This has two obvious snags for those playing the discs on a normal player. Not being able to decode the peak soft limiting, a normal CD player will output distorted peaks. This may affect pop or rock discs in particular as they do tend to be (re)mastered to be loud. So it may be just another cause of audible compression and squashing of peaks. And the added control codes themselves take away some of the information bandwidth that could otherwise be used for musical details. So despite the claims, listeners playing an HDCD on a normal CD player may wonder if they’d agree with the makers that these discs are ‘compatible’ with CD players beyond the most basic use of the word!

Let’s look first at the peak ‘soft limiting’ in detail...

The values recorded onto Audio CD have 16bits per sample. For a normal CD these are assigned as Linear PCM (LPCM). This means the loudest parts of the music can make use of all 16 and get a reasonably high resolution. However quiet passages of music may only use some of the lower-significance bits. Hence quiet sounds get recorded with relatively low resolution. (Although if the recording is properly dithered and/or noise-shaped this should simply show up as background noise.) However if all the music in a recording was at low level we could decide to ‘wind up the gain’ and make the signal delivered to the digital encoder larger. This means we could make use of more bits for each sample and improve the result. Increasing the input signal level by a factor of 2 makes the result 6dB louder and lets us use another bit per sample. The snag is we may then run into trouble when we come to any loud passages of music. Too much gain means that – if we stick with Linear PCM – these become too big to represent and the recording clips the peaks off the waveforms!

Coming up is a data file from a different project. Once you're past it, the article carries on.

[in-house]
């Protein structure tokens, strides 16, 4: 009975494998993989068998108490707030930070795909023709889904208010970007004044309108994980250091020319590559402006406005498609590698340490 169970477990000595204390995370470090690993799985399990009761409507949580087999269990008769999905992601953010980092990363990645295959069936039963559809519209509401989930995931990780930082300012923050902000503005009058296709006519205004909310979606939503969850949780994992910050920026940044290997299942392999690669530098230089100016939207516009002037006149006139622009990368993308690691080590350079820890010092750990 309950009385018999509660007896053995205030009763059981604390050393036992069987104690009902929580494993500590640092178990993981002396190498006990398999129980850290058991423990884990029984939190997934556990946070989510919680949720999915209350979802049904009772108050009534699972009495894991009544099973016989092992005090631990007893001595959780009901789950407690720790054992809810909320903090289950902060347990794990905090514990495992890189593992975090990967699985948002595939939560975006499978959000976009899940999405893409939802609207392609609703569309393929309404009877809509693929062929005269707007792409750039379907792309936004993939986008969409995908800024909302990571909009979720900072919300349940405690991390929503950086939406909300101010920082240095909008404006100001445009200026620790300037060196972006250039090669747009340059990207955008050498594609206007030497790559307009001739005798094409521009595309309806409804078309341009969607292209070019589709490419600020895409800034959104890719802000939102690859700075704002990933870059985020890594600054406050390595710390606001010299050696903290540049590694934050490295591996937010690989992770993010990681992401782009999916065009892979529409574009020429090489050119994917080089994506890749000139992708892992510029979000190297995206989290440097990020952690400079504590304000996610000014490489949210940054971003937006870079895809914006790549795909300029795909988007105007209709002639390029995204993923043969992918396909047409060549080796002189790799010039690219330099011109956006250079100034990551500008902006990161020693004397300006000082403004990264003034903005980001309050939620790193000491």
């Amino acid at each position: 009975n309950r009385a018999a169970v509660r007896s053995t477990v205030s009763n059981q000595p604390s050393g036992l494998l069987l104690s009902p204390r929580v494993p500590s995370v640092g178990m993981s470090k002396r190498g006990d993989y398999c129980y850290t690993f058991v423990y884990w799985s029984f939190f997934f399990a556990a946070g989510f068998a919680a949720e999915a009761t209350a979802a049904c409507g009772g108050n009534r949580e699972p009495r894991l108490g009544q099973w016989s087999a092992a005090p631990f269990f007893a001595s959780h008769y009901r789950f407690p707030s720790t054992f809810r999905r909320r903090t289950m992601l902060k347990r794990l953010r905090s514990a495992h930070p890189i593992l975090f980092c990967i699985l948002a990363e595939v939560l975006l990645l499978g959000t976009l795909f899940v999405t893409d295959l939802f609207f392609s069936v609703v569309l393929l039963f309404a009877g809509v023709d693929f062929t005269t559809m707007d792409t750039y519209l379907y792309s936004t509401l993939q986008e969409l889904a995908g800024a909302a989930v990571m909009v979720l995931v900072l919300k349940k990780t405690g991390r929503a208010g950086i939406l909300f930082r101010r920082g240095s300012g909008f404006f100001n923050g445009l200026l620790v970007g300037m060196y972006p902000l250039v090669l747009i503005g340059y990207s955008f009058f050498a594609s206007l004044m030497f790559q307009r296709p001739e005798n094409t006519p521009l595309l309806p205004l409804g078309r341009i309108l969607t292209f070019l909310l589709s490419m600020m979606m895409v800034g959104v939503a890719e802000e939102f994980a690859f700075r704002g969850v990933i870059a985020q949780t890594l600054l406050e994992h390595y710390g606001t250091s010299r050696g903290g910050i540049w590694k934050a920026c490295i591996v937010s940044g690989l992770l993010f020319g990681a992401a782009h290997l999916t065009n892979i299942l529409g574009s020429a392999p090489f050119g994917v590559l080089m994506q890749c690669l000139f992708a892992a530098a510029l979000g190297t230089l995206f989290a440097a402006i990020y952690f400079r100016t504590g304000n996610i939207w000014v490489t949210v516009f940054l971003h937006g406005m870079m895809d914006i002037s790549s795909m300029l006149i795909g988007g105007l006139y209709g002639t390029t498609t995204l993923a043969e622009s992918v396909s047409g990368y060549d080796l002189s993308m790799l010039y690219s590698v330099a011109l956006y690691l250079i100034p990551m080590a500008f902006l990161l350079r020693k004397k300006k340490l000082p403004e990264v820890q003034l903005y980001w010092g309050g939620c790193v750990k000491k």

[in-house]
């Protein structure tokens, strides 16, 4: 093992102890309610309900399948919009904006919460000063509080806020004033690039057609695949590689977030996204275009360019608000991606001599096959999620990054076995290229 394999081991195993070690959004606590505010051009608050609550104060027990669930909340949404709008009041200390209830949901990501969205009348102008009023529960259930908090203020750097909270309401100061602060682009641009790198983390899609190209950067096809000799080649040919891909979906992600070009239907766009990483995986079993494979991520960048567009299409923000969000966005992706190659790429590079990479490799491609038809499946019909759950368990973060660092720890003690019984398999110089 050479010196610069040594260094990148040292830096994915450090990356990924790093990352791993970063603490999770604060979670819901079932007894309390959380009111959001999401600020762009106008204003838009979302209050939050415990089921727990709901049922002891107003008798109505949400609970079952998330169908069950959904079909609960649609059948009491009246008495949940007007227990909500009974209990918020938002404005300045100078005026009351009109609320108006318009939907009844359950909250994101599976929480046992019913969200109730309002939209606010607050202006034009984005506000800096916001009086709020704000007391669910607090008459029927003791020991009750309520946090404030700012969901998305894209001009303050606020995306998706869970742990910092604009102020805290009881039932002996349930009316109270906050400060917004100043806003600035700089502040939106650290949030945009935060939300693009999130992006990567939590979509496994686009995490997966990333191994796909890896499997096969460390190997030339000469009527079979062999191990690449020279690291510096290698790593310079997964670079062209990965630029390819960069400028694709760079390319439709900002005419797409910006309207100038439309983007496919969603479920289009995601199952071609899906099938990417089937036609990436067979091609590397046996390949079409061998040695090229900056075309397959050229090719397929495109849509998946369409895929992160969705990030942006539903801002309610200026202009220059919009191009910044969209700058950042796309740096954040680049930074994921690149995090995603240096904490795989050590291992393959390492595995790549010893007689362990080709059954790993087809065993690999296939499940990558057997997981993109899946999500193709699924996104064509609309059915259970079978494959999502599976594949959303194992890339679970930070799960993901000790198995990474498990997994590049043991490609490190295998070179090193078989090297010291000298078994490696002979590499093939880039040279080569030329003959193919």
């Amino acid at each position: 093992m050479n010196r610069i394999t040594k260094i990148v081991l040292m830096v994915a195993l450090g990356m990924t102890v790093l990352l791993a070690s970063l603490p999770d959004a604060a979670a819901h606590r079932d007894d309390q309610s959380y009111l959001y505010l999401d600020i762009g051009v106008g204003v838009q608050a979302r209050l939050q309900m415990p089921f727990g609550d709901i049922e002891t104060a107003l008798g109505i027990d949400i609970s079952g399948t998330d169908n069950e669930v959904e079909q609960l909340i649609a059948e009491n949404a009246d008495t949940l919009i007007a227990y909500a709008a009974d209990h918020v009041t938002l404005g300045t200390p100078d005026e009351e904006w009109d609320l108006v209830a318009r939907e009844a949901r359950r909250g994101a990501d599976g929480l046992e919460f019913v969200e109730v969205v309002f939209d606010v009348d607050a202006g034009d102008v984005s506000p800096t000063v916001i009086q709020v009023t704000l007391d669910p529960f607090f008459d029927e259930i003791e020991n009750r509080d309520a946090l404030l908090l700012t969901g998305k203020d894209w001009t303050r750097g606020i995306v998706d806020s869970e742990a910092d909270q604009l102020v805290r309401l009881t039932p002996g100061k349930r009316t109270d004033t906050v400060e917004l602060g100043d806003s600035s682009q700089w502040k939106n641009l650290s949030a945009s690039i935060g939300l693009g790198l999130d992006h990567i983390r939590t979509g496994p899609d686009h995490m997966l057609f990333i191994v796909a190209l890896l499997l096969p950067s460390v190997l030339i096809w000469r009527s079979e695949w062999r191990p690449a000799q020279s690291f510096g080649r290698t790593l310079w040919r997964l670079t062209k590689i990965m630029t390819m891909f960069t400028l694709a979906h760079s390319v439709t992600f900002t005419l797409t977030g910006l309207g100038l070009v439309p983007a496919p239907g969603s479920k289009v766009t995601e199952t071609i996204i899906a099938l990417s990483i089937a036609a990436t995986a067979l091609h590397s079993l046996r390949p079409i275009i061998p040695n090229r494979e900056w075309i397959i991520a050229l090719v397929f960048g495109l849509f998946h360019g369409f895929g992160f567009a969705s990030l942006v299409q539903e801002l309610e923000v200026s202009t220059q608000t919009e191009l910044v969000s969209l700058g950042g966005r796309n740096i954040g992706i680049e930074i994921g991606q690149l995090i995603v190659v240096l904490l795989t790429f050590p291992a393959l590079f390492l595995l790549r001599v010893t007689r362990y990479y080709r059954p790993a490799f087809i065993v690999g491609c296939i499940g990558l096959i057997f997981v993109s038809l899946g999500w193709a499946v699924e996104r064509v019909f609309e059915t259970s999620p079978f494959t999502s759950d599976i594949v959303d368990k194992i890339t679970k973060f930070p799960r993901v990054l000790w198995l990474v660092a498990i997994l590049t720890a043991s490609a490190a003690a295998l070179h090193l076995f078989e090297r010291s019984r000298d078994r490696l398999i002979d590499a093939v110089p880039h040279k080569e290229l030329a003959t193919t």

The trick that HDCD employs is to apply a gain of x 2 when recording, but only to samples with a low value. According to the paper and patent this is applied to input signals that are 9dB below the maximum we can represent with 16 bit LPCM. Any input above this is essentially ‘bent’ to squeeze the top 9dB of the input into just a 3dB range on the CD. This alteration is done on a sample-by-sample basis and uses a transfer curve of the kind illustrated in Figure 1.

Fig1_PeakCrush.png - 47Kb

The graph on the left of Figure 1 compares normal LPCM recording with the HDCD peak limiting behaviour showing the behaviour in linear terms of the magnitude of the values. The graph on the right shows the behaviour in terms of the levels being represented in decibels relative to the maximum level for a 16 bit system. You can see that any input musical waveforms that stay below -9dBFS are simply amplified by 6dB when HDCD recorded. But larger waveforms (often transient peaks) are squashed into a smaller range. By using this trick HDCD can give another bit per sample to quiet sounds and hence get a nominal 6dB improvement in how far they are above the quantisation noise level compared with normal CD.

An HDCD player should be able to detect when this trick has been applied by recognising the control codes that HDCD encoding adds to the stream of sample values that are recorded on the disc. It knows the shape of the bending applied. So it can then expand the top 3dB of the range as presented by the disc out to cover 9dB again. This should ‘correct’ the squashing of the peaks and loud passages of music. The HDCD spec for players is that they should be able to output peak voltage levels that are about double that for a normal Audio CD. So the aim is that they play quiet passages from an HDCD as being about the same audible volume for the same music on a normal CD. But the ‘corrected’ peaks will emerge up to 6dB bigger than any output from a normal CD. Potentially quite a dramatic difference that may well impress listeners.